Solution: To help address this barrier, Challenges’ Youth to Work has equipped 40 graduates with practical accredited business-oriented skills including management, finance, leadership and project management. This training is pragmatically designed to provide specific business know-how that will be promptly applied and tested during the following placement in 40 SMEs. By placing them within a local SME and conducting structured business diagnostics, young graduates will also gain considerable soft-skills such as communication skills that are not honed through Higher Education and are demanded by the businesses.

Problem: Secondly, young graduates reported that they turned down job opportunities that do not correspond to their right opportunity. Around 50% of respondents had refused a job offer at least once, for several reasons. For example, the quality of the job position did not have a possibility of growth within the firm (30%). When asked about what they value most in a job position, young graduates portrayed the right job as being stable, well paid and appropriate for their level of qualification (48%). This is understandable given the high rates of precarious employment. Additionally, participants who worked at least once (65% of the total), have described their former job positions as unstable and underpaid. These instances indicate that the labour market mainly offers unsatisfactory opportunities to skilled graduates, thus provoking them to stay inactive and disillusioned until the right opportunities come along.

Solution: As a response to this issue, the programme aims at enhancing the business growth of 40 SMEs and therefore directly stimulating the demand for skilled jobs in the market. In this way, Challenges aims for more established and growing SMEs to be able to provide stable and fairly-paid jobs that also offer possibilities of growth within the organisations, and roles that will empower young people with more opportunities. This programme plays a key role in promoting a deeper understanding of the local labour market for the participants by providing valuable experience in the SME sector to young graduates. As a result of this, Youth to Work stimulates wider employment opportunities and progression within the private sector.

Problem: Thirdly, young graduates reported dissatisfaction with many of the opportunities currently provided by the labour market, and demonstrated a gap between the careers graduates aspire to pursue and the current opportunities the labour market offers them. Indeed, when asked about their ideal job opportunity, participants outlined that they would mainly prefer to work in sectors such as finance/insurance (35%). In addition, when asked about what sort of job they aspire for, 57% stated that they would prefer formal employment. While 43% of participants stated that they would start their own enterprise. Many of the corporate jobs that young people aspire to, do not widely exist in the current market context. Yet the entrepreneurialism presented by many of the young people might reflect a way to address the local labour market difficulties in finding the right job opportunity. Either way, leveraging the innate skills and potential of young people to drive forward economic development is essential if such jobs are to ever exist!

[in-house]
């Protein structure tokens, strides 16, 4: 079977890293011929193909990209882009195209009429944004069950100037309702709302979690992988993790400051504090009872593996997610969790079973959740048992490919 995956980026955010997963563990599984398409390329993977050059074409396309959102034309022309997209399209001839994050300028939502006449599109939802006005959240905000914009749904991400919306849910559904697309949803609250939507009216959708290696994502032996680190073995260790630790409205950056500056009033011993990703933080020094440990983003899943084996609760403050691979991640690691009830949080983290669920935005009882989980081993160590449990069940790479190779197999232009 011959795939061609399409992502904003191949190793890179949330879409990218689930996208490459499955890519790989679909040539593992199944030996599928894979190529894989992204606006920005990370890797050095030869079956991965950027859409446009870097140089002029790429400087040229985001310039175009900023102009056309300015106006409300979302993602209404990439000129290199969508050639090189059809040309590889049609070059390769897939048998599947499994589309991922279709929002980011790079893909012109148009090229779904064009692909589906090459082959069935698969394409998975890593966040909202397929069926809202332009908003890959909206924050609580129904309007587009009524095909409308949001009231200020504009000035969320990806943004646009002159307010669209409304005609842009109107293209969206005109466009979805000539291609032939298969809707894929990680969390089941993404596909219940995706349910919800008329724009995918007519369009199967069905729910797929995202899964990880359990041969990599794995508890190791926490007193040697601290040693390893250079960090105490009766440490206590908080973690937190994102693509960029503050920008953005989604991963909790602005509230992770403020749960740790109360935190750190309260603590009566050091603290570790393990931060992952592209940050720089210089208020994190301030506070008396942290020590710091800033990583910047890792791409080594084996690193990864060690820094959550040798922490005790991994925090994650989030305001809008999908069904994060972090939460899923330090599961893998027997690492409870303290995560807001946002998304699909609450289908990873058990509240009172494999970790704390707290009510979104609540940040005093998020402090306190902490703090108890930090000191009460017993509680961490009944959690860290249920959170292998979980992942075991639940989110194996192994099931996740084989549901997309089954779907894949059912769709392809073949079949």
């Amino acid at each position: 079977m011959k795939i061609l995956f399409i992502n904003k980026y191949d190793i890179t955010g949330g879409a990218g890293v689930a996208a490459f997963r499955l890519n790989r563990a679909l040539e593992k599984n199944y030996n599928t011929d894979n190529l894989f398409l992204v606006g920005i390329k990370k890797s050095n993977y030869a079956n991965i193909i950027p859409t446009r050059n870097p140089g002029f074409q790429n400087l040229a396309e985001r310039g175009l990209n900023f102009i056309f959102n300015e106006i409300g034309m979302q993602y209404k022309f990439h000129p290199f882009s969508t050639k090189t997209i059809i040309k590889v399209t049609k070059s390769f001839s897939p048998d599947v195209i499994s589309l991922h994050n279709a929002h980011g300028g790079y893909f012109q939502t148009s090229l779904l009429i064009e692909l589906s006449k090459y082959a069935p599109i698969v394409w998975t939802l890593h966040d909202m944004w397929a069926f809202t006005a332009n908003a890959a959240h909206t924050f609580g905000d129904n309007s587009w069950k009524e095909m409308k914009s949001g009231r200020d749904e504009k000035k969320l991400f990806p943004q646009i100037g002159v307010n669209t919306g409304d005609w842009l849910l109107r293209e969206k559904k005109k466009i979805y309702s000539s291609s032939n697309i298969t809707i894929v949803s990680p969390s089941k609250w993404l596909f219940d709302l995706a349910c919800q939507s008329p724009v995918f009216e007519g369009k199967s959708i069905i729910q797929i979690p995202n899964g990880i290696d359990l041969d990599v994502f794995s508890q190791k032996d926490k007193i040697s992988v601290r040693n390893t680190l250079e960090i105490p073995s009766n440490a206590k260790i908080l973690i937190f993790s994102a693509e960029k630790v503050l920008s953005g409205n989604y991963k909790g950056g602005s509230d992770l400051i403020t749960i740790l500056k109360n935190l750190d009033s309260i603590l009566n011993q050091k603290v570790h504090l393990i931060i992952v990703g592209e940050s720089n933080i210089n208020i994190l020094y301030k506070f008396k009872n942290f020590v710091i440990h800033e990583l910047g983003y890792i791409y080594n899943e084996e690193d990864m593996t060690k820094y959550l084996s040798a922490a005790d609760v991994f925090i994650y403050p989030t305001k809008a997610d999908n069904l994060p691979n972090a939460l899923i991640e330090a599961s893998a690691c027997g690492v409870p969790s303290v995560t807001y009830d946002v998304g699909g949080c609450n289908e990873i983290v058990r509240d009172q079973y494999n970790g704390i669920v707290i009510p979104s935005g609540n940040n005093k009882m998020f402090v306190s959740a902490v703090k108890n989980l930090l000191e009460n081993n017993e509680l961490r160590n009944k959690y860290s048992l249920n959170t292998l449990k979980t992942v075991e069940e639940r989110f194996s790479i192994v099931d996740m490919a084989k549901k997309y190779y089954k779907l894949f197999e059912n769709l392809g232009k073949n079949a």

Solution: Challenges is enabling young graduates to leverage (and create) opportunities in the SME sector, and beyond. By placing effectively equipped young graduates within SMEs and exposing them to a business environment, the programme intends to leverage this aspirational gap and unlock opportunities that stimulate economic impact. Whether young people will go on to start an enterprise or be hired into an existing business, Youth to Work is actively providing a platform where young people can use this experience as a springboard into their careers. In summary, Youth to Work is bridging young people’s aspirations with employability while, just as importantly, fostering and generating significant social impact for the local economy.

The survey data outlined in this article has revealed certain potential barriers facing young graduates in the Ugandan labour market. By implementing the Youth to Work Programme, Challenges is tackling these complex issues through providing business training to 40 promising young people while simultaneously enhancing the business growth of 40 local SMEs.

By Michele Dimastrogiovanni